No more superhero moms and dads.
God knows that if there’s anything our world needs, it’s certainly not more super-parents. We need plain old boring moms and dads.
Such is what author and speaker Chad Bird asserts in a new piece over on Mockingbird, entitled, “Super-Moms, Über-Dads, and Other People Who Don’t Exist,” throughout which he endeavors to effectively trim the fantastical parental ideals with which we regale ourselves. I, too, am in conflict with the future dad I am (often) failing to become. Coping with the idea that I will never be the “super-dad” who is able to keep work and play and wife and kids and everything else in perfect equilibrium is something with which I constantly struggle.
There are moments when I feel less than helpless and more than pathetic as a parent. And I absolutely cannot stand those moments. The imaginative “super-dad” is a deadly distraction from being present right now. But as Chad points out so excellently, that’s not even the kind of parent my kids need. They don’t need a “super-mom” or “über-dad.” They need the kind of parents “who are more concerned with modeling humble, loving service to their children than hothousing them into super-babies who out-SAT and out-GPA their classmates.” He continues:
The kind of parents who are utter failures at perfectionism, at being heroes and heroines, at maintaining complete control of their child’s upbringing — in short, who fail at being gods — in order that the grace of God might succeed in our lives as moms and dads as well as in the lives of our children.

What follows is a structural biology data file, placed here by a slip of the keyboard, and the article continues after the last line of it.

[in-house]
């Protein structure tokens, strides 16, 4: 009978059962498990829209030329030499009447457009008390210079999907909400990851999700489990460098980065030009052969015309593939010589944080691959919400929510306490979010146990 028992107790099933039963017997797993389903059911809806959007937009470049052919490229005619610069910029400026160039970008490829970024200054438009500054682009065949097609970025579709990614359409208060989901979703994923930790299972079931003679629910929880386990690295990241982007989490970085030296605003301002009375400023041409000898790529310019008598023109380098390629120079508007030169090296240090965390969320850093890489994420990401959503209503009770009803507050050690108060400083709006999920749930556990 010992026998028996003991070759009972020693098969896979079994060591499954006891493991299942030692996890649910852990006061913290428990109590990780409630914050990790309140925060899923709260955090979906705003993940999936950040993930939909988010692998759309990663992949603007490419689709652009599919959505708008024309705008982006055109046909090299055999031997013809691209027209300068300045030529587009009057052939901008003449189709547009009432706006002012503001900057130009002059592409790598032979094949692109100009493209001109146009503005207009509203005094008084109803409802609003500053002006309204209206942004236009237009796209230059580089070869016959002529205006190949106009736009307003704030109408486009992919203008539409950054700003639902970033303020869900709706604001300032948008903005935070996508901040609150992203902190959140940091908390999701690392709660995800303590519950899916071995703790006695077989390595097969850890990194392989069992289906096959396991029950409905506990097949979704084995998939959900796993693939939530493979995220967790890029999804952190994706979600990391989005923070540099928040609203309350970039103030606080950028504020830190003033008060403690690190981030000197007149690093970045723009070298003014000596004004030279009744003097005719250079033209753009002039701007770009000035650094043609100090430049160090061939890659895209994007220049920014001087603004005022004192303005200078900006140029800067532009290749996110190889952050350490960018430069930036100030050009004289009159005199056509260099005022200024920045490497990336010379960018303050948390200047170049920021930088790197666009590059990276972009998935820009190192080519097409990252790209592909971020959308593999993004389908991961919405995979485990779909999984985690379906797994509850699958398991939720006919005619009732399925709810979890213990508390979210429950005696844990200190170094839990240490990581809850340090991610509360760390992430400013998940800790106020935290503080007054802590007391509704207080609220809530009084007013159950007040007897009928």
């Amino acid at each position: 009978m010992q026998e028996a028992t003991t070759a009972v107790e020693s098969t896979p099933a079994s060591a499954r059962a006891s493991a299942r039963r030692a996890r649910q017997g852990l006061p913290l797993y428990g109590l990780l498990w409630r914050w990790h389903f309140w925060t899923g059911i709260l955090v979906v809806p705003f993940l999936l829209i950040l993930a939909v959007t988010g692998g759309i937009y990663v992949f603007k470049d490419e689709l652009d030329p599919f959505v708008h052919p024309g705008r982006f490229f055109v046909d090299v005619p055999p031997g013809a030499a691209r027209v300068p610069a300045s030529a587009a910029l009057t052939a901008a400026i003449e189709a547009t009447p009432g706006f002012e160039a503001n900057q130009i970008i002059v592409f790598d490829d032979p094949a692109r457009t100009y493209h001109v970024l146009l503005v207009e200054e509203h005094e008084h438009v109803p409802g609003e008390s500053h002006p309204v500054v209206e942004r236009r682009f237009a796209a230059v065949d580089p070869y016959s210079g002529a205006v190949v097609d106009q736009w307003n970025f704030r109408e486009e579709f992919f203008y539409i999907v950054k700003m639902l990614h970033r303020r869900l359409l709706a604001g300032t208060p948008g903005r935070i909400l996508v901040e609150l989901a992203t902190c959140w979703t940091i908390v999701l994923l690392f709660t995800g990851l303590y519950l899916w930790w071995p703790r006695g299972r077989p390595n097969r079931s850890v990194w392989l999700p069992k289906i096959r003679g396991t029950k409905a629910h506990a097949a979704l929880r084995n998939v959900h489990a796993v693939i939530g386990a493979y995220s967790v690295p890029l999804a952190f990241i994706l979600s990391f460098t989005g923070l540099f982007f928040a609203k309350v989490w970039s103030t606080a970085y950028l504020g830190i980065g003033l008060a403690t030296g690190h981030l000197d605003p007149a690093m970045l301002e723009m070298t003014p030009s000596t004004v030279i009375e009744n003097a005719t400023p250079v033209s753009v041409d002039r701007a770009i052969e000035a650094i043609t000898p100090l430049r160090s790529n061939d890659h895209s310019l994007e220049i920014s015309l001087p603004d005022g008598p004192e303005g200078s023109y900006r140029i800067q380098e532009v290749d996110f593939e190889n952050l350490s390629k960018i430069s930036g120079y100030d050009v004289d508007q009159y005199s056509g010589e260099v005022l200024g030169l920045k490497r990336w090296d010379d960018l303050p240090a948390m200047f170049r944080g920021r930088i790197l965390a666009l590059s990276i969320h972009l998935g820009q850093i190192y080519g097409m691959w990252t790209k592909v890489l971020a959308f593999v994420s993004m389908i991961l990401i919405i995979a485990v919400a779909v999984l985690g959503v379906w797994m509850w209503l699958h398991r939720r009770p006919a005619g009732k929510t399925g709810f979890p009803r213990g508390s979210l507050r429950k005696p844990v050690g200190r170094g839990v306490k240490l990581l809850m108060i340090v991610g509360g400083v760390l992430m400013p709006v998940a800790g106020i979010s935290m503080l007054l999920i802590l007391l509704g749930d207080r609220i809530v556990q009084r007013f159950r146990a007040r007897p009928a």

Most of all, we need the kind of parents who see their primary identity not as parents but as children. Before we are fathers, we are the sons of God. Before we are mothers, we are the daughters of God. Before we are anything else—parents, spouses, workers, citizens—we are children of our heavenly Father, adopted through Christ into a heavenly family. That foundational identity, based solely on grace, can then form our other identities and vocations in this life.
We don’t wear capes but the righteousness of Jesus. We aren’t tiger moms but the Father’s lambs. We aren’t training superkids but beloved sons and daughters of the King . . . Blessed are those who fail at being supermoms and superdads, for they are forgiven children of our Father in heaven.
This is the hope for me as a parent. It begins with relinquishing hope in myself — releasing my grip on my “superhero father ideal” — and acknowledging my utter incapability to change, much less save, my children. What’s more, that isn’t even my role. Neither is it my wife’s. We are not the agents of change in our kids’ lives. We can no more effect change in their lives than we can control them. Our role, however, is much simpler but no less significant. We have been called to represent the Change Agent. And we do that in no more exceptional way than in our unexceptionality. Than in embracing our ordinariness and loving our children in the present moment.
Read this piece by Chad. His words functioned like a surgeon’s scalpel slicing away my parental ego. I pray you will, likewise, be encouraged by it.